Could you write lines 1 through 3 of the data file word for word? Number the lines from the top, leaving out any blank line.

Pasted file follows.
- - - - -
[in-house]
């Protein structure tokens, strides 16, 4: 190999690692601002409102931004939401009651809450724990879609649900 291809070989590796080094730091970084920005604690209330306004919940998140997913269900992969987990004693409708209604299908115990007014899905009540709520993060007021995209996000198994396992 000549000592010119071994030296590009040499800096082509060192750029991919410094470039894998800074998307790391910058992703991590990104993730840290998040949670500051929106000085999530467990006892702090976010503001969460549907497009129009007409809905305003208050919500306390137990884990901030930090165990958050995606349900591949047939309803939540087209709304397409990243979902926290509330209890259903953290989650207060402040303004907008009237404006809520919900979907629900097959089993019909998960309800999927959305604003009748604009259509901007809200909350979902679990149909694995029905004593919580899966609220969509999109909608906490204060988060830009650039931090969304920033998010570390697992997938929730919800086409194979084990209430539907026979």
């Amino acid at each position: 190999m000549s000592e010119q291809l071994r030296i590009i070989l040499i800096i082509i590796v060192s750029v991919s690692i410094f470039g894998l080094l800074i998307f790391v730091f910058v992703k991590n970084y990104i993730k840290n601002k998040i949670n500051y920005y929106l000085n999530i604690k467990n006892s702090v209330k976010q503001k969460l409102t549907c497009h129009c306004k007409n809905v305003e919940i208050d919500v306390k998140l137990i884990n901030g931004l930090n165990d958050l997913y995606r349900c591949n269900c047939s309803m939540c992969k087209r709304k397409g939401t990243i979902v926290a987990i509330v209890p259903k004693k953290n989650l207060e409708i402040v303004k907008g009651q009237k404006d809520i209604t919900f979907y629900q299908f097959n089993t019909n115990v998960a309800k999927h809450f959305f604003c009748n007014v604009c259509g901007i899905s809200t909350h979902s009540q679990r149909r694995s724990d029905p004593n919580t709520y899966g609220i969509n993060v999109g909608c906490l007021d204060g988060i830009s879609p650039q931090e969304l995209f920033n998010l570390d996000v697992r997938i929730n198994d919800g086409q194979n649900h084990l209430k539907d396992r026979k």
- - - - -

[in-house]
């Protein structure tokens, strides 16, 4: 190999690692601002409102931004939401009651809450724990879609649900 291809070989590796080094730091970084920005604690209330306004919940998140997913269900992969987990004693409708209604299908115990007014899905009540709520993060007021995209996000198994396992 000549000592010119071994030296590009040499800096082509060192750029991919410094470039894998800074998307790391910058992703991590990104993730840290998040949670500051929106000085999530467990006892702090976010503001969460549907497009129009007409809905305003208050919500306390137990884990901030930090165990958050995606349900591949047939309803939540087209709304397409990243979902926290509330209890259903953290989650207060402040303004907008009237404006809520919900979907629900097959089993019909998960309800999927959305604003009748604009259509901007809200909350979902679990149909694995029905004593919580899966609220969509999109909608906490204060988060830009650039931090969304920033998010570390697992997938929730919800086409194979084990209430539907026979």
């Amino acid at each position: 190999m000549s000592e010119q291809l071994r030296i590009i070989l040499i800096i082509i590796v060192s750029v991919s690692i410094f470039g894998l080094l800074i998307f790391v730091f910058v992703k991590n970084y990104i993730k840290n601002k998040i949670n500051y920005y929106l000085n999530i604690k467990n006892s702090v209330k976010q503001k969460l409102t549907c497009h129009c306004k007409n809905v305003e919940i208050d919500v306390k998140l137990i884990n901030g931004l930090n165990d958050l997913y995606r349900c591949n269900c047939s309803m939540c992969k087209r709304k397409g939401t990243i979902v926290a987990i509330v209890p259903k004693k953290n989650l207060e409708i402040v303004k907008g009651q009237k404006d809520i209604t919900f979907y629900q299908f097959n089993t019909n115990v998960a309800k999927h809450f959305f604003c009748n007014v604009c259509g901007i899905s809200t909350h979902s009540q679990r149909r694995s724990d029905p004593n919580t709520y899966g609220i969509n993060v999109g909608c906490l007021d204060g988060i830009s879609p650039q931090e969304l995209f920033n998010l570390d996000v697992r997938i929730n198994d919800g086409q194979n649900h084990l209430k539907d396992r026979k």